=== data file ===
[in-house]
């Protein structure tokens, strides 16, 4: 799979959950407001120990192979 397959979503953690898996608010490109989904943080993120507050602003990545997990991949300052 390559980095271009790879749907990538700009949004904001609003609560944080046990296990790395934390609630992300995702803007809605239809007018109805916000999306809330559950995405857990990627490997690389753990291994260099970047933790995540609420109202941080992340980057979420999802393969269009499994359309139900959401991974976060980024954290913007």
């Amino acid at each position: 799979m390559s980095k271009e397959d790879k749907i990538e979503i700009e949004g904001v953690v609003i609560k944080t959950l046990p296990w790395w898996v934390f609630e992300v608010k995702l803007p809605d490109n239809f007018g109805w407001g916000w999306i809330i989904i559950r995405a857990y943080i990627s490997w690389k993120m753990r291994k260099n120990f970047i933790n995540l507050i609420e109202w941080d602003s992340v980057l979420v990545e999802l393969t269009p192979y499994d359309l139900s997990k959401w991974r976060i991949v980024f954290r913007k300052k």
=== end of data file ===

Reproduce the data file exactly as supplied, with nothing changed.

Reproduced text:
[in-house]
């Protein structure tokens, strides 16, 4: 799979959950407001120990192979 397959979503953690898996608010490109989904943080993120507050602003990545997990991949300052 390559980095271009790879749907990538700009949004904001609003609560944080046990296990790395934390609630992300995702803007809605239809007018109805916000999306809330559950995405857990990627490997690389753990291994260099970047933790995540609420109202941080992340980057979420999802393969269009499994359309139900959401991974976060980024954290913007």
């Amino acid at each position: 799979m390559s980095k271009e397959d790879k749907i990538e979503i700009e949004g904001v953690v609003i609560k944080t959950l046990p296990w790395w898996v934390f609630e992300v608010k995702l803007p809605d490109n239809f007018g109805w407001g916000w999306i809330i989904i559950r995405a857990y943080i990627s490997w690389k993120m753990r291994k260099n120990f970047i933790n995540l507050i609420e109202w941080d602003s992340v980057l979420v990545e999802l393969t269009p192979y499994d359309l139900s997990k959401w991974r976060i991949v980024f954290r913007k300052k």